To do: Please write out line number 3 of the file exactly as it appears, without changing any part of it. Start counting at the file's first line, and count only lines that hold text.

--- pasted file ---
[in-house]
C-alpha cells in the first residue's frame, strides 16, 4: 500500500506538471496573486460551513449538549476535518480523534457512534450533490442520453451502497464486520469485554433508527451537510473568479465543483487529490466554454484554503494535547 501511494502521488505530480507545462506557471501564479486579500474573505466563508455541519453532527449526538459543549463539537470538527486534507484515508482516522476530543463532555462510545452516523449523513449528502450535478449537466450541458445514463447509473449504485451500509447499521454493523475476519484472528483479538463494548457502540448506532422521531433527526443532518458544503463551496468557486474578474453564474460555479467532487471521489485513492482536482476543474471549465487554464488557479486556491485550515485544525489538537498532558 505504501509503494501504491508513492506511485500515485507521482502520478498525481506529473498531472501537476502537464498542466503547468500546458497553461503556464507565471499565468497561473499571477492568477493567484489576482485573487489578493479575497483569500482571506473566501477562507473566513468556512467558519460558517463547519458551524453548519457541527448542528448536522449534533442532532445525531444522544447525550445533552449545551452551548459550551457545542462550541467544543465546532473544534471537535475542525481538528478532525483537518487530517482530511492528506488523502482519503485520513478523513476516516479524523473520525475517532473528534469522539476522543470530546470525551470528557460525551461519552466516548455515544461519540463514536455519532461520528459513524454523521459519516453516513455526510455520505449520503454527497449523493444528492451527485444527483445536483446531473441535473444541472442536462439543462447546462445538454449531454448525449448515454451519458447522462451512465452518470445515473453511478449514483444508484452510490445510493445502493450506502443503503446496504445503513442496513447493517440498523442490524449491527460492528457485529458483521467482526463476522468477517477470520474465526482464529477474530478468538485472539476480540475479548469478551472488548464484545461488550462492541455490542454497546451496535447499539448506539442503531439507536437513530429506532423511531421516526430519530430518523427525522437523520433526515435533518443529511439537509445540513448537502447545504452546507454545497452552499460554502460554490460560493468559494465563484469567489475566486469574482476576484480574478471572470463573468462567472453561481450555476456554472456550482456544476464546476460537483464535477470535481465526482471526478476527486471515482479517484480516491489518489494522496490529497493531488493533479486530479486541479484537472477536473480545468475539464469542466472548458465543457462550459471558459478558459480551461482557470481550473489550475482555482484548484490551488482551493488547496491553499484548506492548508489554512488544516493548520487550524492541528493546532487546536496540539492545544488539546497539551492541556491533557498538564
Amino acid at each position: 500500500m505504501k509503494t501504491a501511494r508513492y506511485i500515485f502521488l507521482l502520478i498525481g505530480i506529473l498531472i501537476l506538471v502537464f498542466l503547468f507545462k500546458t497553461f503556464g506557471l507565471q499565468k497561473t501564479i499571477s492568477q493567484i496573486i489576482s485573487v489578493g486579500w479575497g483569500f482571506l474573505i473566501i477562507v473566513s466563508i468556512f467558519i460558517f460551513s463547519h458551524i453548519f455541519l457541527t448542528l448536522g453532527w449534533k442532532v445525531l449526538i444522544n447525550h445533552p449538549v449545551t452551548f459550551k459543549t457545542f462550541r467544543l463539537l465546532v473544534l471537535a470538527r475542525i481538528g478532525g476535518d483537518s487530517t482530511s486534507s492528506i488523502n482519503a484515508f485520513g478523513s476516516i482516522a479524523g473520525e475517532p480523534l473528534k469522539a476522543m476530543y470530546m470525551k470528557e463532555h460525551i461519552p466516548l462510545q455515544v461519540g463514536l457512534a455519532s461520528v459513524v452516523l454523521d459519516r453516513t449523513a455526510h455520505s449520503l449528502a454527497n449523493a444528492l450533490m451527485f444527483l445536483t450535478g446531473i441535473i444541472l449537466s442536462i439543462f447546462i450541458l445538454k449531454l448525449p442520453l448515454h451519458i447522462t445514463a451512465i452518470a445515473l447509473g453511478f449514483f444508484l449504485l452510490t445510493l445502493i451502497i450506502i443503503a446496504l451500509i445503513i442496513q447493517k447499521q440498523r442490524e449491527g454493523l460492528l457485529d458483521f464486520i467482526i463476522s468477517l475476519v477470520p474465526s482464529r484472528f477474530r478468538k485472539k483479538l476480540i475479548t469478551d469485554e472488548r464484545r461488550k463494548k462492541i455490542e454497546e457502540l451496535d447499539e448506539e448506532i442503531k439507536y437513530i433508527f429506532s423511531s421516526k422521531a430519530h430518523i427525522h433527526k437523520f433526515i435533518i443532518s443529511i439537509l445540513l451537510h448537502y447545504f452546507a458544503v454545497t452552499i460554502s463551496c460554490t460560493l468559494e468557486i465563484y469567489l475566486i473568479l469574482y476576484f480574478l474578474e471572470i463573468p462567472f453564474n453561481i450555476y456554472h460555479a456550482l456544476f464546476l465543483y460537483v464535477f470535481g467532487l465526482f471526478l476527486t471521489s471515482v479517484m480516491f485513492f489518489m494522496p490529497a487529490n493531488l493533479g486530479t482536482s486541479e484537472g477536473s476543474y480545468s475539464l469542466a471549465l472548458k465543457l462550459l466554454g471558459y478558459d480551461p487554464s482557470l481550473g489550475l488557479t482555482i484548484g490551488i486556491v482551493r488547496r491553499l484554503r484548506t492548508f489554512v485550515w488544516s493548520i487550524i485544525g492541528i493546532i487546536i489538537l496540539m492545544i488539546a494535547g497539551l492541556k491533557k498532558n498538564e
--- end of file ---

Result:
Amino acid at each position: 500500500m505504501k509503494t501504491a501511494r508513492y506511485i500515485f502521488l507521482l502520478i498525481g505530480i506529473l498531472i501537476l506538471v502537464f498542466l503547468f507545462k500546458t497553461f503556464g506557471l507565471q499565468k497561473t501564479i499571477s492568477q493567484i496573486i489576482s485573487v489578493g486579500w479575497g483569500f482571506l474573505i473566501i477562507v473566513s466563508i468556512f467558519i460558517f460551513s463547519h458551524i453548519f455541519l457541527t448542528l448536522g453532527w449534533k442532532v445525531l449526538i444522544n447525550h445533552p449538549v449545551t452551548f459550551k459543549t457545542f462550541r467544543l463539537l465546532v473544534l471537535a470538527r475542525i481538528g478532525g476535518d483537518s487530517t482530511s486534507s492528506i488523502n482519503a484515508f485520513g478523513s476516516i482516522a479524523g473520525e475517532p480523534l473528534k469522539a476522543m476530543y470530546m470525551k470528557e463532555h460525551i461519552p466516548l462510545q455515544v461519540g463514536l457512534a455519532s461520528v459513524v452516523l454523521d459519516r453516513t449523513a455526510h455520505s449520503l449528502a454527497n449523493a444528492l450533490m451527485f444527483l445536483t450535478g446531473i441535473i444541472l449537466s442536462i439543462f447546462i450541458l445538454k449531454l448525449p442520453l448515454h451519458i447522462t445514463a451512465i452518470a445515473l447509473g453511478f449514483f444508484l449504485l452510490t445510493l445502493i451502497i450506502i443503503a446496504l451500509i445503513i442496513q447493517k447499521q440498523r442490524e449491527g454493523l460492528l457485529d458483521f464486520i467482526i463476522s468477517l475476519v477470520p474465526s482464529r484472528f477474530r478468538k485472539k483479538l476480540i475479548t469478551d469485554e472488548r464484545r461488550k463494548k462492541i455490542e454497546e457502540l451496535d447499539e448506539e448506532i442503531k439507536y437513530i433508527f429506532s423511531s421516526k422521531a430519530h430518523i427525522h433527526k437523520f433526515i435533518i443532518s443529511i439537509l445540513l451537510h448537502y447545504f452546507a458544503v454545497t452552499i460554502s463551496c460554490t460560493l468559494e468557486i465563484y469567489l475566486i473568479l469574482y476576484f480574478l474578474e471572470i463573468p462567472f453564474n453561481i450555476y456554472h460555479a456550482l456544476f464546476l465543483y460537483v464535477f470535481g467532487l465526482f471526478l476527486t471521489s471515482v479517484m480516491f485513492f489518489m494522496p490529497a487529490n493531488l493533479g486530479t482536482s486541479e484537472g477536473s476543474y480545468s475539464l469542466a471549465l472548458k465543457l462550459l466554454g471558459y478558459d480551461p487554464s482557470l481550473g489550475l488557479t482555482i484548484g490551488i486556491v482551493r488547496r491553499l484554503r484548506t492548508f489554512v485550515w488544516s493548520i487550524i485544525g492541528i493546532i487546536i489538537l496540539m492545544i488539546a494535547g497539551l492541556k491533557k498532558n498538564e